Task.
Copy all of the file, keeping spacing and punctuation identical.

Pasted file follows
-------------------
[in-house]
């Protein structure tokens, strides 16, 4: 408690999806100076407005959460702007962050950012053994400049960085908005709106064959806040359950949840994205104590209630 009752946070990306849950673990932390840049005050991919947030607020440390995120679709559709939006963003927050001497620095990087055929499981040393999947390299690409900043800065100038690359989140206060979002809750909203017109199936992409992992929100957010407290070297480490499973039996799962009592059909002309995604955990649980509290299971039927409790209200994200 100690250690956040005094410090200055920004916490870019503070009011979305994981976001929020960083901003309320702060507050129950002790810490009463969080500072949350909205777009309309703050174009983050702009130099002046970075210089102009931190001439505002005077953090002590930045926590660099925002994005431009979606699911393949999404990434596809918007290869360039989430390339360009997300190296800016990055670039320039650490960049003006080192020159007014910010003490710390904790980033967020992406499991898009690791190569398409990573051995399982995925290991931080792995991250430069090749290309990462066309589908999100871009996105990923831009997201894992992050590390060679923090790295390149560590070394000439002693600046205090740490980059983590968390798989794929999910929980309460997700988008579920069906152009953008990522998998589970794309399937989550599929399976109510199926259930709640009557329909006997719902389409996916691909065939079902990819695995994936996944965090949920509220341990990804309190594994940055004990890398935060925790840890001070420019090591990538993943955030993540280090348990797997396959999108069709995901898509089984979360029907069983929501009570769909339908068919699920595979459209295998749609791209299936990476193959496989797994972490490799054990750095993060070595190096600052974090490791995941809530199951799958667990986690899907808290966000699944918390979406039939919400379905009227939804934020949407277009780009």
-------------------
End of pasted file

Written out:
[in-house]
């Protein structure tokens, strides 16, 4: 408690999806100076407005959460702007962050950012053994400049960085908005709106064959806040359950949840994205104590209630 009752946070990306849950673990932390840049005050991919947030607020440390995120679709559709939006963003927050001497620095990087055929499981040393999947390299690409900043800065100038690359989140206060979002809750909203017109199936992409992992929100957010407290070297480490499973039996799962009592059909002309995604955990649980509290299971039927409790209200994200 100690250690956040005094410090200055920004916490870019503070009011979305994981976001929020960083901003309320702060507050129950002790810490009463969080500072949350909205777009309309703050174009983050702009130099002046970075210089102009931190001439505002005077953090002590930045926590660099925002994005431009979606699911393949999404990434596809918007290869360039989430390339360009997300190296800016990055670039320039650490960049003006080192020159007014910010003490710390904790980033967020992406499991898009690791190569398409990573051995399982995925290991931080792995991250430069090749290309990462066309589908999100871009996105990923831009997201894992992050590390060679923090790295390149560590070394000439002693600046205090740490980059983590968390798989794929999910929980309460997700988008579920069906152009953008990522998998589970794309399937989550599929399976109510199926259930709640009557329909006997719902389409996916691909065939079902990819695995994936996944965090949920509220341990990804309190594994940055004990890398935060925790840890001070420019090591990538993943955030993540280090348990797997396959999108069709995901898509089984979360029907069983929501009570769909339908068919699920595979459209295998749609791209299936990476193959496989797994972490490799054990750095993060070595190096600052974090490791995941809530199951799958667990986690899907808290966000699944918390979406039939919400379905009227939804934020949407277009780009």